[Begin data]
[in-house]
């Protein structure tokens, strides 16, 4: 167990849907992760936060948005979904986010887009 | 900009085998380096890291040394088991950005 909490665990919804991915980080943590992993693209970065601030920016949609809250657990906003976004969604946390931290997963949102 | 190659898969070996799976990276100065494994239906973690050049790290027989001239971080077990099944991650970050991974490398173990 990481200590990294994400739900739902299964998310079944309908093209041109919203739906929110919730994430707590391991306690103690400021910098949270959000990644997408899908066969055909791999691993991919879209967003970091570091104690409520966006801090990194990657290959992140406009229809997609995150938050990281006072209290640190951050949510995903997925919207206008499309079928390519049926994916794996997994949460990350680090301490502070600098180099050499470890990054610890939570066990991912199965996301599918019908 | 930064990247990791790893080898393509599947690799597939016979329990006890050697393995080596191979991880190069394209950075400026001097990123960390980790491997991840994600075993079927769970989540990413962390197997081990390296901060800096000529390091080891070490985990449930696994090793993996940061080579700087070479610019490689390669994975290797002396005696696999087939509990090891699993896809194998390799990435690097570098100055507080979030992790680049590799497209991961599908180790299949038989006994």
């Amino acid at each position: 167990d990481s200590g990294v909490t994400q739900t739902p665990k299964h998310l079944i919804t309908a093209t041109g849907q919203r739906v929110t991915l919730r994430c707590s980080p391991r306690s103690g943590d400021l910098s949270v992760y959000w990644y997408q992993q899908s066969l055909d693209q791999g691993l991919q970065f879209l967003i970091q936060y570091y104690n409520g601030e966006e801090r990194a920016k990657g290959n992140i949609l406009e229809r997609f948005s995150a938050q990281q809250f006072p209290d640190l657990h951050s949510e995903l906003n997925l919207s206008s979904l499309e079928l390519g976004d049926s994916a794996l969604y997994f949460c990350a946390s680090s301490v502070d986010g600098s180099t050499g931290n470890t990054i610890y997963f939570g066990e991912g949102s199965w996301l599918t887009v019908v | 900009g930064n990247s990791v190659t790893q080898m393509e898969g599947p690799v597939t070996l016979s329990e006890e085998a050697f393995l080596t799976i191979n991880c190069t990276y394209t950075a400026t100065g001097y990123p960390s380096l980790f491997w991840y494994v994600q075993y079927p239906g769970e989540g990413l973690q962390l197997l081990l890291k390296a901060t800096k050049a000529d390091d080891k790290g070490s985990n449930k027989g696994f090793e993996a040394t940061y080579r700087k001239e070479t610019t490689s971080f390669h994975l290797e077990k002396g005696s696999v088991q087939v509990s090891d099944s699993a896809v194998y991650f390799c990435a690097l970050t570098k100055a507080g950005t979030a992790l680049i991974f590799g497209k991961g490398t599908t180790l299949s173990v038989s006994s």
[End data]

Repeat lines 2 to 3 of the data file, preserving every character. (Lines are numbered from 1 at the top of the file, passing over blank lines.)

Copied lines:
């Protein structure tokens, strides 16, 4: 167990849907992760936060948005979904986010887009 | 900009085998380096890291040394088991950005 909490665990919804991915980080943590992993693209970065601030920016949609809250657990906003976004969604946390931290997963949102 | 190659898969070996799976990276100065494994239906973690050049790290027989001239971080077990099944991650970050991974490398173990 990481200590990294994400739900739902299964998310079944309908093209041109919203739906929110919730994430707590391991306690103690400021910098949270959000990644997408899908066969055909791999691993991919879209967003970091570091104690409520966006801090990194990657290959992140406009229809997609995150938050990281006072209290640190951050949510995903997925919207206008499309079928390519049926994916794996997994949460990350680090301490502070600098180099050499470890990054610890939570066990991912199965996301599918019908 | 930064990247990791790893080898393509599947690799597939016979329990006890050697393995080596191979991880190069394209950075400026001097990123960390980790491997991840994600075993079927769970989540990413962390197997081990390296901060800096000529390091080891070490985990449930696994090793993996940061080579700087070479610019490689390669994975290797002396005696696999087939509990090891699993896809194998390799990435690097570098100055507080979030992790680049590799497209991961599908180790299949038989006994």
């Amino acid at each position: 167990d990481s200590g990294v909490t994400q739900t739902p665990k299964h998310l079944i919804t309908a093209t041109g849907q919203r739906v929110t991915l919730r994430c707590s980080p391991r306690s103690g943590d400021l910098s949270v992760y959000w990644y997408q992993q899908s066969l055909d693209q791999g691993l991919q970065f879209l967003i970091q936060y570091y104690n409520g601030e966006e801090r990194a920016k990657g290959n992140i949609l406009e229809r997609f948005s995150a938050q990281q809250f006072p209290d640190l657990h951050s949510e995903l906003n997925l919207s206008s979904l499309e079928l390519g976004d049926s994916a794996l969604y997994f949460c990350a946390s680090s301490v502070d986010g600098s180099t050499g931290n470890t990054i610890y997963f939570g066990e991912g949102s199965w996301l599918t887009v019908v | 900009g930064n990247s990791v190659t790893q080898m393509e898969g599947p690799v597939t070996l016979s329990e006890e085998a050697f393995l080596t799976i191979n991880c190069t990276y394209t950075a400026t100065g001097y990123p960390s380096l980790f491997w991840y494994v994600q075993y079927p239906g769970e989540g990413l973690q962390l197997l081990l890291k390296a901060t800096k050049a000529d390091d080891k790290g070490s985990n449930k027989g696994f090793e993996a040394t940061y080579r700087k001239e070479t610019t490689s971080f390669h994975l290797e077990k002396g005696s696999v088991q087939v509990s090891d099944s699993a896809v194998y991650f390799c990435a690097l970050t570098k100055a507080g950005t979030a992790l680049i991974f590799g497209k991961g490398t599908t180790l299949s173990v038989s006994s």